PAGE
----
Image result for image of Robert Stenuit Belgium

Robert Stenuit, 2008

                                                                                                                              Image: BBC News


Robert Sténuit, brief bio

Sténuit was considered, a vanguard-the guy was a trailblazer. He sure was. In addition, Sténuit  was also a historian and he had a hunch-some might call it a historical hunch or rather a gut feeling, as to where the Girona had sunk. You see, whike looking at 19th century maps, he noticed 2 markings, which were: Spaniard rock and Port na Spaniagh. He followed through on these points and his hunches turned into reality.

Sténuit told a 2008 documentary, “the geographers came and asked people how is this place named and why. There was a very vivid memory of what had happened.” Later, in 1967, Sténuit commenced his search/dive and was accompanied by his associates, Mark Jasinski, and his wife, Annette. Within a week diving around Port na Spaniage, they had located a bronze Armada cannon, an anchor and a gold escudo. At that moment, they knew they had found the right place. Jackpot. Winner, winner, chicken dinner.  But the crew maintained a pretty strict silence on their discovery-as they had no legal powers over the wreckage site, they knew, that they could potentially lose out. So, they kept quiet about their discovery-and later stashed their finds in an underwater cave and later, went to London Town to get financial backing for a more comprehensive search/dive of the seabed.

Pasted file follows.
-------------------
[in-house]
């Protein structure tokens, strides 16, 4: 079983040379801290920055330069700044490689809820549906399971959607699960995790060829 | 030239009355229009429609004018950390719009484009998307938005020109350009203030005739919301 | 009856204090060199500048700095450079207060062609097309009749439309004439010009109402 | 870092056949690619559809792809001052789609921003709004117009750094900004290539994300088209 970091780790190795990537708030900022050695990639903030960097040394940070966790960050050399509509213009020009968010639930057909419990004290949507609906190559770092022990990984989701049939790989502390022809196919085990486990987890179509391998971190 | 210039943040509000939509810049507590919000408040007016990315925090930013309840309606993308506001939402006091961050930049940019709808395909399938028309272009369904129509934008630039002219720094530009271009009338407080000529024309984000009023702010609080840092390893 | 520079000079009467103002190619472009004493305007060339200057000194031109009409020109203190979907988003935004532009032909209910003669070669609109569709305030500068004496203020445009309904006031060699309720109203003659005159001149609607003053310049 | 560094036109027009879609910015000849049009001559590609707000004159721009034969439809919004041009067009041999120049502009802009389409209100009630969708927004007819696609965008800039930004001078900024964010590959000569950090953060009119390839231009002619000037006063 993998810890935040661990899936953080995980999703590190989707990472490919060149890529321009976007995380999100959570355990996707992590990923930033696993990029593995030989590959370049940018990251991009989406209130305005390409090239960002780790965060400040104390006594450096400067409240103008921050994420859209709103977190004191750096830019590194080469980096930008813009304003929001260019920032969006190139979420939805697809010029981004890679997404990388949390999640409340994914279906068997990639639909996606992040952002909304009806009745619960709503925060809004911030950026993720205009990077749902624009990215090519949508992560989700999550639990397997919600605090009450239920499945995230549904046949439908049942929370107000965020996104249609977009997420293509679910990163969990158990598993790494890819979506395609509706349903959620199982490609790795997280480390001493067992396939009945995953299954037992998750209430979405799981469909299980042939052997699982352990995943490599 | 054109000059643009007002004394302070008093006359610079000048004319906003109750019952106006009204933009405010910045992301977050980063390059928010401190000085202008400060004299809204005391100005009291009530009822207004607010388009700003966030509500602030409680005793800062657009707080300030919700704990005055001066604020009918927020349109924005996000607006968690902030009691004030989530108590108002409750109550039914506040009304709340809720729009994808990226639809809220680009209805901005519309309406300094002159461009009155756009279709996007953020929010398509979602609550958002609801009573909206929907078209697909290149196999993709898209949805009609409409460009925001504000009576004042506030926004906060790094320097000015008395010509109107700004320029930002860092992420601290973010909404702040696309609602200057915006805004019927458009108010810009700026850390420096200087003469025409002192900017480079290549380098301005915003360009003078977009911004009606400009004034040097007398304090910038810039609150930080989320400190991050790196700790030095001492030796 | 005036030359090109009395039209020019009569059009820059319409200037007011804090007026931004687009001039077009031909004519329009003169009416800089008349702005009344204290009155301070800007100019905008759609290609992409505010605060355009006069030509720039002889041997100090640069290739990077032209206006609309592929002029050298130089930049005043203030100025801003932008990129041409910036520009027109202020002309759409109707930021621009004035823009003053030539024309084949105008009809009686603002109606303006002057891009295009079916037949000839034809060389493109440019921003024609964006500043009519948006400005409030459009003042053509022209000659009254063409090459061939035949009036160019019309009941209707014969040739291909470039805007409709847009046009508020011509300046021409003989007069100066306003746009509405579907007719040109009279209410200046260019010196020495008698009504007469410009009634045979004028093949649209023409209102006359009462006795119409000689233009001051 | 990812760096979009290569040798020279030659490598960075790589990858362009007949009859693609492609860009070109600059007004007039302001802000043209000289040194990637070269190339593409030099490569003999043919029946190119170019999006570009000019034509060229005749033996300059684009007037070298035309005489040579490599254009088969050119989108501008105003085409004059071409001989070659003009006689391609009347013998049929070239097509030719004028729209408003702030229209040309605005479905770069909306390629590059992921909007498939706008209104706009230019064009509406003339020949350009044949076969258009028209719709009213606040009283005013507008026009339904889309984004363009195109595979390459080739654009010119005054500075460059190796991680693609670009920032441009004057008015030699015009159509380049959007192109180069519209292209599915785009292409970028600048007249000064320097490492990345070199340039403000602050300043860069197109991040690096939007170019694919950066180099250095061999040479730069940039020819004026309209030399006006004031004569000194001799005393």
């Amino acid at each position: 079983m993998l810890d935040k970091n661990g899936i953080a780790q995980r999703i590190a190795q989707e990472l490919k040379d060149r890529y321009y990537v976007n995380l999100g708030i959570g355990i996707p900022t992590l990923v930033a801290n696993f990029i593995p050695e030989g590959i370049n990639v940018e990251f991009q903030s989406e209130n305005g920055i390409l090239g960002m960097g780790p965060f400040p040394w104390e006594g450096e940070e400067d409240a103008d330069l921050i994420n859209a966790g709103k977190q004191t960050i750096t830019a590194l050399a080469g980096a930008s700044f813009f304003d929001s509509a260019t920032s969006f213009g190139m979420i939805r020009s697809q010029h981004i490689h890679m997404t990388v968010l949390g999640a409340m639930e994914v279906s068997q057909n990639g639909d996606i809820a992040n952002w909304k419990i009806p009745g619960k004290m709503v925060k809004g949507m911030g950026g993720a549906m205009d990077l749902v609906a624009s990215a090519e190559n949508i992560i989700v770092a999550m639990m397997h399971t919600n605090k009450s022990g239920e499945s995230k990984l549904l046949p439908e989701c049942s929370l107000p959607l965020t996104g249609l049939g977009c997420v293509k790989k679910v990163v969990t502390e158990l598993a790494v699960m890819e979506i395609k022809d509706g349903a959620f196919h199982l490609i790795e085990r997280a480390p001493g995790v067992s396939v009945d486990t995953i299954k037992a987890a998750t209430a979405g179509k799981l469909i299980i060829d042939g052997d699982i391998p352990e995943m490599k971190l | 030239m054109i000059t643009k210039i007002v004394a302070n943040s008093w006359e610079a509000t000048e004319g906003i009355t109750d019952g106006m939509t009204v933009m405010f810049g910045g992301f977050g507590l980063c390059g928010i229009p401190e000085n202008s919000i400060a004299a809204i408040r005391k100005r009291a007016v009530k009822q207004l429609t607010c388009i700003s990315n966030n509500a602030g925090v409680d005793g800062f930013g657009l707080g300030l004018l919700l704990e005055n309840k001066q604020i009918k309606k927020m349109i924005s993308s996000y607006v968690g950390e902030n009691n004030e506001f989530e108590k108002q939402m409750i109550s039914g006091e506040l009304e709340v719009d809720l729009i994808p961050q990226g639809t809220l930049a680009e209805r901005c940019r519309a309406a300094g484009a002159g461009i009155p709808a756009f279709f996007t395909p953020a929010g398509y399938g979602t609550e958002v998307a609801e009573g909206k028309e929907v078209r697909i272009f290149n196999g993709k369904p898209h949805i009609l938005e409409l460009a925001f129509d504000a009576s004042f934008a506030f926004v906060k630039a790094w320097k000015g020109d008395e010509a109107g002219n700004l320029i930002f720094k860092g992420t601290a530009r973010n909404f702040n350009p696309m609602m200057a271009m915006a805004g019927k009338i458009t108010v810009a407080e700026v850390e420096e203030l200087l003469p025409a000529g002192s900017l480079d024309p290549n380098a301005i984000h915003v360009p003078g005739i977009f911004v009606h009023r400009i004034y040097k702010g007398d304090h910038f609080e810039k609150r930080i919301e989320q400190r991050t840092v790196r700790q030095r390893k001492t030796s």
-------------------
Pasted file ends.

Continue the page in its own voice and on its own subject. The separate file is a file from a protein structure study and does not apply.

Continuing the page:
Sténhuit and his crew, returned in April 1968-and registered an interest with the receiver of wrecks-Sténuit was pretty confident that he had legal power of the site, at this point, but still, kept quiet.  Later, as told to a documentary on this subject, he said, “We told people we were filming the underwater eco-system around the Giants Causeway,”

But the crew’s decision to salvage a full cannon, actually let the Armada secret out of the bag. Sténuit remarked, “Everyone could see what we were doing. There was pandemonium, there was big posters in the street…The evening newspapers printed ‘GOLD’ like this across the front page, and everyone was there during the weekend. We were overwhelmed by tourists.” Soon after, Sténhuit’s crew were joined a couple of divers from the Belfast Sub-Aqua Club. The Belgian told the documentary: “I asked them if they were going to the site of the Girona, and none of them answered anything…I went to the skipper of an open boat who was there to take them somewhere and asked the same questions and he said ‘no, we’re going the other way, we’re going west’…then the boat went out of the harbour and went straight east to the Girona.”